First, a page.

- An ineffective criminal justice system and the absence of an independent judiciary; this leads that many of our cases are not heard before the courts.
Do you feel threatened because of your activities? Do you face any interference in your work? If this is the case, can you kindly precise.
Apart from intimidation and constant threats here is an account of interference that we face: MASUM had organized a public hearing, “the Public Tribunal on Torture” on 9-10 June 2008. 86 victims of torture deposed before the panellists, comprising eminent legal, medical, psychological professionals and civil society activists.
After the successful completion of the public hearing, the Anti-terrorist cell of Kolkata Police lodged a First Information Report (FIR) against me and others as Taltolla PS Case No. 134/2008. Later on 12 June 2008 the police raided MASUM’s office with a search warrant from Chief Metropolitan Magistrate- Kolkata. Later on 7th April 2010, I was arrested by the Anti-Terrorist Cell of Kolkata Police and detained in police custody for the day and produced before the judicial magistrate and obtained bail. The case is still pending against us.
The whole act was not only prompted to come up with criminal charges against the activists of MASUM, rather it was a definite challenge posed by the state to squash civil society participation to hear the woes and pathos of victims of torture. The very act of the state stands as a proof that anyone raising voice against torture by the state will be crushed, and that the perpetrators in uniform will continue to enjoy complete immunity.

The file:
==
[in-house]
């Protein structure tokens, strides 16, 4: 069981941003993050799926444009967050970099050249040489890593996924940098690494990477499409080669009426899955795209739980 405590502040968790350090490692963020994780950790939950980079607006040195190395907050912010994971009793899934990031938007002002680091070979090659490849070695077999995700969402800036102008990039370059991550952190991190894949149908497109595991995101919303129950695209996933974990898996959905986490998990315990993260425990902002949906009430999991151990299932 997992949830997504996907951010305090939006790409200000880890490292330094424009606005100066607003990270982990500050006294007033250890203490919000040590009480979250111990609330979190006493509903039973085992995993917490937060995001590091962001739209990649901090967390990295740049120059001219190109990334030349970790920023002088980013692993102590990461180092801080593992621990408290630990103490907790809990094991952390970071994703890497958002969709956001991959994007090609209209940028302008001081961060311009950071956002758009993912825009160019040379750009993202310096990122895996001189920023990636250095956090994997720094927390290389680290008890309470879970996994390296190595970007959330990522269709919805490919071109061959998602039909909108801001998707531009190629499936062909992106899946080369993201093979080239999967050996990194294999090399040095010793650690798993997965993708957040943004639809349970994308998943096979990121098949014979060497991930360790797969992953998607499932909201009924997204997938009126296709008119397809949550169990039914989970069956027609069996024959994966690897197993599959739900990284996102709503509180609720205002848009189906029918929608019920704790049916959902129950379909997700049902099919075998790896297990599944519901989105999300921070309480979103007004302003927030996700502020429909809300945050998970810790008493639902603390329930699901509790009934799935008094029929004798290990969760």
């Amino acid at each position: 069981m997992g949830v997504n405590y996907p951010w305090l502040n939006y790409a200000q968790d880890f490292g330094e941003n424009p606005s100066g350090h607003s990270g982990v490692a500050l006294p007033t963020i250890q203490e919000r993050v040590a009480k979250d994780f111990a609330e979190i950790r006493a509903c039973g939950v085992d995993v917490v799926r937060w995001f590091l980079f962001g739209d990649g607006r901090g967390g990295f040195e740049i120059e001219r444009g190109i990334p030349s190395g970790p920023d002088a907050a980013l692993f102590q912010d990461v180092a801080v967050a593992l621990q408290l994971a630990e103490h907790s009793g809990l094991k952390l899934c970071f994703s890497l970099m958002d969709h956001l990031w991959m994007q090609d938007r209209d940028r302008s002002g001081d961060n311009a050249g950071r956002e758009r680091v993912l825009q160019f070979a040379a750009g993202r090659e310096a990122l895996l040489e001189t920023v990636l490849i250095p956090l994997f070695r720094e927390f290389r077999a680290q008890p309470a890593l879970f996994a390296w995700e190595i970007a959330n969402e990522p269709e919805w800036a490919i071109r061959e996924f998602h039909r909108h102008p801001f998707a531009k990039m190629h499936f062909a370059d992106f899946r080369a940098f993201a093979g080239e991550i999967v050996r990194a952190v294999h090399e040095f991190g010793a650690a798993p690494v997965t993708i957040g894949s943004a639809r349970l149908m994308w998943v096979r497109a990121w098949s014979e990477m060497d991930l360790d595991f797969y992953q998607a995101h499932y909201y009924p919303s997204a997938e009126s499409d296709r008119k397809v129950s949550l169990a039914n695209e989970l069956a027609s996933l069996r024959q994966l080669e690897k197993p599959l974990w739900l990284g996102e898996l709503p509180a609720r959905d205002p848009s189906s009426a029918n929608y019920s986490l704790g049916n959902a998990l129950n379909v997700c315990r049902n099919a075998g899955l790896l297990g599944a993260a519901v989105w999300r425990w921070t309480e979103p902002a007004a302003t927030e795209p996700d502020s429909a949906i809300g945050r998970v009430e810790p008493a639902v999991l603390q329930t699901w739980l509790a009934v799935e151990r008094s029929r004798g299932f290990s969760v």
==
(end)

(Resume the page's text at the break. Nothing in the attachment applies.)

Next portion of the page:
What needs to be done so that « Nothing justifies torture » becomes a reality in your country?
What needs to be done is an immediate ratification of the UN Convention against Torture (UNCAT) and its optional protocols with domestic legislation for the same; a responsive criminal justice system; the abolition of all laws establishing or encouraging impunity like section 197 of Criminal Procedure Code, Armed Forces Special Power Act, Border Security Force Act etc.; an independent judiciary; making the people sensitised on torture and a proper and adequate prosecution of perpetrators.
What part plays and should play the public opinion in the fight against torture and what can the public do to support the fight against torture?
Public opinion is a major tool to establish rights of the citizenry in a democracy. To challenge the ongoing practice of torture and rampant impunity a public opinion should be in place, but in our country the level of knowledge on the issue is very minimal.
In this scenario a greater focus should be put on opinion building in relation to the independence of judiciary, victim’s and witnesses protection and medical care of the victims. The public can demand for better legislation to condemn the ongoing practices. Opinion building on these issues is definitely a responsibility for civil society groups. International public opinion building is also needed to pressurise the domestic governance on ongoing practices.